This whole process took me approximately two hours. It’s a nice, simple product. When publishing it on Createspace, it might be necessary to fiddle with the marketing image depending on the location of titles and author name and how the program renders it in the free template. You have to keep all text back a half an inch from the edges, not necessarily true in an ebook, which don’t have a machine trim size.
It goes without saying that I’m kind of reluctant to load it up without scrolling through it a few times just to make sure everything looks okay. But that book will be up and on there shortly.
Once I get a proof in my hands, I could adjust things like the gutter and margins before approving the final book.
All of this was free. As to whether or not I will sell any books, that is an entirely different question.

Monday, March 11, 2013

Through the Meatgrinder.

I have been, figuratively and literally, through the meat grinder this weekend.
At first, I thought the boys being away at the sister-in-law’s place would be a boon. Four whole days to myself.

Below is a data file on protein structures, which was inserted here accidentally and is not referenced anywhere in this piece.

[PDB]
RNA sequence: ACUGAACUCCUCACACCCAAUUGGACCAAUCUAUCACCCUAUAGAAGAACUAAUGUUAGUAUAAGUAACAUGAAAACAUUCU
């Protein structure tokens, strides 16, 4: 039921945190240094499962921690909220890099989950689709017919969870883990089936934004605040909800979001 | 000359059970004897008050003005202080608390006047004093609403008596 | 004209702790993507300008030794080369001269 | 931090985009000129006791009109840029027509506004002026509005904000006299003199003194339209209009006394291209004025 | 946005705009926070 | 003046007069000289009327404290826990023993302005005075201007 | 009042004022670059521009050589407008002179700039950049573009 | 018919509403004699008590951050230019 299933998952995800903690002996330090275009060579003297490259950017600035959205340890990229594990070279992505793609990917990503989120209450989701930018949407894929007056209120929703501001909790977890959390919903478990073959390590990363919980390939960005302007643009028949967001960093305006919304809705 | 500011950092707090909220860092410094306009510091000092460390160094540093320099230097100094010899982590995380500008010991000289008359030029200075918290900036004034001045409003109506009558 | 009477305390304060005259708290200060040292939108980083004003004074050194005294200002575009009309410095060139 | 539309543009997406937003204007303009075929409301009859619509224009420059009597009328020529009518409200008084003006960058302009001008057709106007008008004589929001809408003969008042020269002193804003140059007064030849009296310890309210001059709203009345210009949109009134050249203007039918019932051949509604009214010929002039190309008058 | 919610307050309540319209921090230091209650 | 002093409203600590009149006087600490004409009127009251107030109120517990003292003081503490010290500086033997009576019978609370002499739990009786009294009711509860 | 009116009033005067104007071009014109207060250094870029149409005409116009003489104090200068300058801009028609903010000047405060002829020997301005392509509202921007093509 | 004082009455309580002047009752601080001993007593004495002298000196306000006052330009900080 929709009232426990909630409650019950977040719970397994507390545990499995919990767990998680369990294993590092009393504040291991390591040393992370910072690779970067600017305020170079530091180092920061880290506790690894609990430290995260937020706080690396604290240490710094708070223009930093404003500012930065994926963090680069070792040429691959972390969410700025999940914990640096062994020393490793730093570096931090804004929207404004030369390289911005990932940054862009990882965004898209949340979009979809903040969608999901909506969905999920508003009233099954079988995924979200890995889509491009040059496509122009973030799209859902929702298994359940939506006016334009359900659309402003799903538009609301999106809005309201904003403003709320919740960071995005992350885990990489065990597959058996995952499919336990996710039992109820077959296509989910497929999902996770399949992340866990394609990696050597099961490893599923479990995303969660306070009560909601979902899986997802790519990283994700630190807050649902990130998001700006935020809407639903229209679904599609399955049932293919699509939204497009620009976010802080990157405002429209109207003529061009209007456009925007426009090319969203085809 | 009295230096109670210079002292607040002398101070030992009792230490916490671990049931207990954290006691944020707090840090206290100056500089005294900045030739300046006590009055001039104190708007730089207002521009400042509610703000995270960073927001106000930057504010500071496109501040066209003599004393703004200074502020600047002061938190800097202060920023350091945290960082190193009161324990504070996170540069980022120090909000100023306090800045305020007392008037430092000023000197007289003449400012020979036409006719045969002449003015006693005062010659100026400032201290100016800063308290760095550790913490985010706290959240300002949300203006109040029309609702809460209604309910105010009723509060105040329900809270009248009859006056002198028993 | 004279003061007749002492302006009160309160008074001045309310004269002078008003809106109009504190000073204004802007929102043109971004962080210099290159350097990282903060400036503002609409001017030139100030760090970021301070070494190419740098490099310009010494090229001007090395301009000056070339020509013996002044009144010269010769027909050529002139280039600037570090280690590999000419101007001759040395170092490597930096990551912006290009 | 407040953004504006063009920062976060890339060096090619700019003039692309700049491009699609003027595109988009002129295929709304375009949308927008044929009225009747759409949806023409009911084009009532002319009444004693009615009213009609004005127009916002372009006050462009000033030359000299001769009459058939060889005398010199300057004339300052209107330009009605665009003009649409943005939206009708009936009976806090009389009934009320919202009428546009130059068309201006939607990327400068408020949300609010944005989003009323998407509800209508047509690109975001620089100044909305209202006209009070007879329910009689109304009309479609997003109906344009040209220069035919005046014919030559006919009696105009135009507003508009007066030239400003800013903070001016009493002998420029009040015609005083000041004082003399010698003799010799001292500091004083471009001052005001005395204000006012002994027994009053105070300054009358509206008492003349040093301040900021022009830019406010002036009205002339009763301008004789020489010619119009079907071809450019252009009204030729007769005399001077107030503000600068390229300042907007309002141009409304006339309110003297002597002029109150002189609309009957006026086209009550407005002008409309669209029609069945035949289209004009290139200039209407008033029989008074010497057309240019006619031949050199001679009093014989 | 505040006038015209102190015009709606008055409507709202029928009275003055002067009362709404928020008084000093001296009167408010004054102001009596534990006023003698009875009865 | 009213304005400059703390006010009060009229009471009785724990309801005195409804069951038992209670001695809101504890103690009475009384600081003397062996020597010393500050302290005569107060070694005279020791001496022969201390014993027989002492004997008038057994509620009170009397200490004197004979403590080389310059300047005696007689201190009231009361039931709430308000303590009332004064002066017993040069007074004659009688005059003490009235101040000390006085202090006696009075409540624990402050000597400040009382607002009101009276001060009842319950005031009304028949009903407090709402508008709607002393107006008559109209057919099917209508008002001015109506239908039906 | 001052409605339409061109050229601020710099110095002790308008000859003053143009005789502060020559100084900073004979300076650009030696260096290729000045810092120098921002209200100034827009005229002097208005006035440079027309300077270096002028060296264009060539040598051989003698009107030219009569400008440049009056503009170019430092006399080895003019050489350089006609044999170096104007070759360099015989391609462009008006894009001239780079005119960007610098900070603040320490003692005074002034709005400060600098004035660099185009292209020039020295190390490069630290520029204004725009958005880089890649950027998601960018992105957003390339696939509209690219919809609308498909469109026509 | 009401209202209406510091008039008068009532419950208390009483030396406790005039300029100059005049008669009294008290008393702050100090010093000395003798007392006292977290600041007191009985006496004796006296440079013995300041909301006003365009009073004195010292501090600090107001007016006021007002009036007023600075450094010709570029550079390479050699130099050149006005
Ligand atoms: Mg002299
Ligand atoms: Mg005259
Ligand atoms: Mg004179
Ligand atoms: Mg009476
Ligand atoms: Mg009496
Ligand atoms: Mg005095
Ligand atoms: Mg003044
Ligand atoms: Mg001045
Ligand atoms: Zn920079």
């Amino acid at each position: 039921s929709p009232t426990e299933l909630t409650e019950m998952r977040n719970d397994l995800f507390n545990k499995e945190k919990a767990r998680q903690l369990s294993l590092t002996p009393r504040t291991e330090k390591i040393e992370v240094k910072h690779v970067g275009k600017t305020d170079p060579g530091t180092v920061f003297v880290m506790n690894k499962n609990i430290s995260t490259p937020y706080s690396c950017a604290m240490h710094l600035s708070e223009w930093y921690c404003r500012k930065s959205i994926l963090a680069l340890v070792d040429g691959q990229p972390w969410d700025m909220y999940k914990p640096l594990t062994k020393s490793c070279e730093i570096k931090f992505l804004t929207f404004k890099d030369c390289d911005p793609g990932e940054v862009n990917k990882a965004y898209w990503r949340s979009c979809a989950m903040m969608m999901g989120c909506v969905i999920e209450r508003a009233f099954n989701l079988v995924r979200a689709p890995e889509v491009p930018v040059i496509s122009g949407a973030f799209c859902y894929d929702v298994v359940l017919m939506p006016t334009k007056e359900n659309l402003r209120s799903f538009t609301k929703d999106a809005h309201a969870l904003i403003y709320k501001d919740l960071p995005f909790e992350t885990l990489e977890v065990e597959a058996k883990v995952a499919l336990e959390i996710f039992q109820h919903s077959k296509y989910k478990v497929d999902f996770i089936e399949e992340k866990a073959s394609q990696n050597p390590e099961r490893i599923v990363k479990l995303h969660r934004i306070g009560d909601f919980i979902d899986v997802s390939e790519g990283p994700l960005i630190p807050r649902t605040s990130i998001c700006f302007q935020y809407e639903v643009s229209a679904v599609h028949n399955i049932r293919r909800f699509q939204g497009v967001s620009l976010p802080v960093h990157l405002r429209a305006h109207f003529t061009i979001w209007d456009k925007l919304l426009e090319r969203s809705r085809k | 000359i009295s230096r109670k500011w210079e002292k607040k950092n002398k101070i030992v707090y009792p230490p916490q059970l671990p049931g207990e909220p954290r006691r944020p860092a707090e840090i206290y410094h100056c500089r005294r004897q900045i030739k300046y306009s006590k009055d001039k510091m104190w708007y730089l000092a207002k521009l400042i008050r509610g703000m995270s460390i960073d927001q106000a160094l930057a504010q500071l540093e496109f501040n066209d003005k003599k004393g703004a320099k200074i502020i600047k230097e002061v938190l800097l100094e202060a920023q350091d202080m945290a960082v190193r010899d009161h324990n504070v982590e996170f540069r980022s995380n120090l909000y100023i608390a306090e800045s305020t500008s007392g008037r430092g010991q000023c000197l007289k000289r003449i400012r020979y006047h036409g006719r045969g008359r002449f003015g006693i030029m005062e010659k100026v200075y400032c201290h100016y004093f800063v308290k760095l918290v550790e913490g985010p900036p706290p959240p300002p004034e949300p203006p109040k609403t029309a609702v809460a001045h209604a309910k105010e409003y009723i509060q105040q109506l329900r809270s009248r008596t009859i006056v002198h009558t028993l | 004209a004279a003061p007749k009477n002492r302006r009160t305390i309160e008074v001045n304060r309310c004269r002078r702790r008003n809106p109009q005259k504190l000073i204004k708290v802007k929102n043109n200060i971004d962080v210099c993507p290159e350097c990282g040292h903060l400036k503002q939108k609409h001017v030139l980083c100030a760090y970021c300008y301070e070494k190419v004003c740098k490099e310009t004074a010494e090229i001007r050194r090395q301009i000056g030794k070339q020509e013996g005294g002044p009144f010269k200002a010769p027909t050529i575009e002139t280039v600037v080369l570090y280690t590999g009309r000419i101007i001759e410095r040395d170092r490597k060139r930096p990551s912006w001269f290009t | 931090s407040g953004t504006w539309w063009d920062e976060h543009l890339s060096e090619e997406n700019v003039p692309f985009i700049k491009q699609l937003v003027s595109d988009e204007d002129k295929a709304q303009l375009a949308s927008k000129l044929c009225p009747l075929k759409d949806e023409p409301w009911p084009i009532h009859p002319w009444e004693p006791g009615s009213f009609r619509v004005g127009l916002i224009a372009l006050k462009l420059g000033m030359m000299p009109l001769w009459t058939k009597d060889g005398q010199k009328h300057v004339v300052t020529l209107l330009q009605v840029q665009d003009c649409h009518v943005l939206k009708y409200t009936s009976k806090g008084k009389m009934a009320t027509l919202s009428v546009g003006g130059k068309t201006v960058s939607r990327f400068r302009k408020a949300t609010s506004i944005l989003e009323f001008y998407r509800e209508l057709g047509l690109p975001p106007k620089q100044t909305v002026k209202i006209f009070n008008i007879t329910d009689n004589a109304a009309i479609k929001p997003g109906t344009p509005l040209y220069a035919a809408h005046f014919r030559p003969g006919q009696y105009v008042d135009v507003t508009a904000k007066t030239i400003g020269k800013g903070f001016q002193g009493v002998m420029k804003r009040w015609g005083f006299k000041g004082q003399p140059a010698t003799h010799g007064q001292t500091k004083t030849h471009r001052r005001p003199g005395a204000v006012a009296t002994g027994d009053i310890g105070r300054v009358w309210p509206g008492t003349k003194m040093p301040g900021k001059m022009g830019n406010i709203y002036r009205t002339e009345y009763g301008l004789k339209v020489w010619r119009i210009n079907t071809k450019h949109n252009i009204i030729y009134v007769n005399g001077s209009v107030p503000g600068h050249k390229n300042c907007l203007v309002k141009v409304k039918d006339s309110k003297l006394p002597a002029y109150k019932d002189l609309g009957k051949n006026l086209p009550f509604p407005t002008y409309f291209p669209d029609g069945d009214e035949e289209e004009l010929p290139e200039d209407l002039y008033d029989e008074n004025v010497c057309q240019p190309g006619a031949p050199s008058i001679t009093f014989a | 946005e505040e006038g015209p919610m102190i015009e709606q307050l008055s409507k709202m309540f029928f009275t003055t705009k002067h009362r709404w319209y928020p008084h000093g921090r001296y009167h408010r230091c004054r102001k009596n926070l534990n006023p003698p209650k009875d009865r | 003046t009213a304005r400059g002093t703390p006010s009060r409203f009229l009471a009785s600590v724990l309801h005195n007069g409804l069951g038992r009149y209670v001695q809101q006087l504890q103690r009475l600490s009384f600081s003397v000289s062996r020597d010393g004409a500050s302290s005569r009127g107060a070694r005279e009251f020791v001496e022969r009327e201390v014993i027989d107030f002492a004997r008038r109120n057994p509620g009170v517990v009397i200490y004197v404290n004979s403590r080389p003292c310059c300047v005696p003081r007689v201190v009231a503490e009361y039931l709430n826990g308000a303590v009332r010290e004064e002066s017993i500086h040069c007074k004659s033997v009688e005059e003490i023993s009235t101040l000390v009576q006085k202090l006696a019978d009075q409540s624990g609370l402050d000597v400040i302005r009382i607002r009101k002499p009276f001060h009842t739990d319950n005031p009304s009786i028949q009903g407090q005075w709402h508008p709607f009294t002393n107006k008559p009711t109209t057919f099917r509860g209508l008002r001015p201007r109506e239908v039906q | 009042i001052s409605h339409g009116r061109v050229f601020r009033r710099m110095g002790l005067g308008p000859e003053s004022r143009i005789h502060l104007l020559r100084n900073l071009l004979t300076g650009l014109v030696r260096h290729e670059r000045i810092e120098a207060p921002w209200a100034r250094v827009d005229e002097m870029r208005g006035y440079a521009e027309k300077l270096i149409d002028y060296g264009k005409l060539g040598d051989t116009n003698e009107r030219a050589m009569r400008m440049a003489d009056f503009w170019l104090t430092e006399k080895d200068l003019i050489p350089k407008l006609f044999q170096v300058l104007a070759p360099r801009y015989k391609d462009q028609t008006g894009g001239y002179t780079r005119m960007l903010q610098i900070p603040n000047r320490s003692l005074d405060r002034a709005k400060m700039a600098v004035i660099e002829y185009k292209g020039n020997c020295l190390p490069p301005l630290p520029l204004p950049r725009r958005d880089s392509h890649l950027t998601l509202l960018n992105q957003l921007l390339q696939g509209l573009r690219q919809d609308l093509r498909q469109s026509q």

My novella, ‘The Painted Killer’ was set up for free with electronic coupon during Smashwords’ Ebook Week, and it seemed to be doing well. I gave away eighteen copies of it, which seems all right by my own limited experience.
So naturally, I wanted to publish my new novel, ‘Master of Darkness’ and try and get it up while Ebook Week was still going on. It ended Saturday night at midnight and I didn’t make it. It’s a high traffic time on Smashwords.
First of all, I got a notice on publishing it that the autovetter—Smashwords’ much-vaunted meatgrinder process—had found some issues. And of course on conversion the book pops up on the home page at the top of the column, at the height of prime time, during the peak of Ebook Week. So I downloaded Kindle and Epub versions and examined them.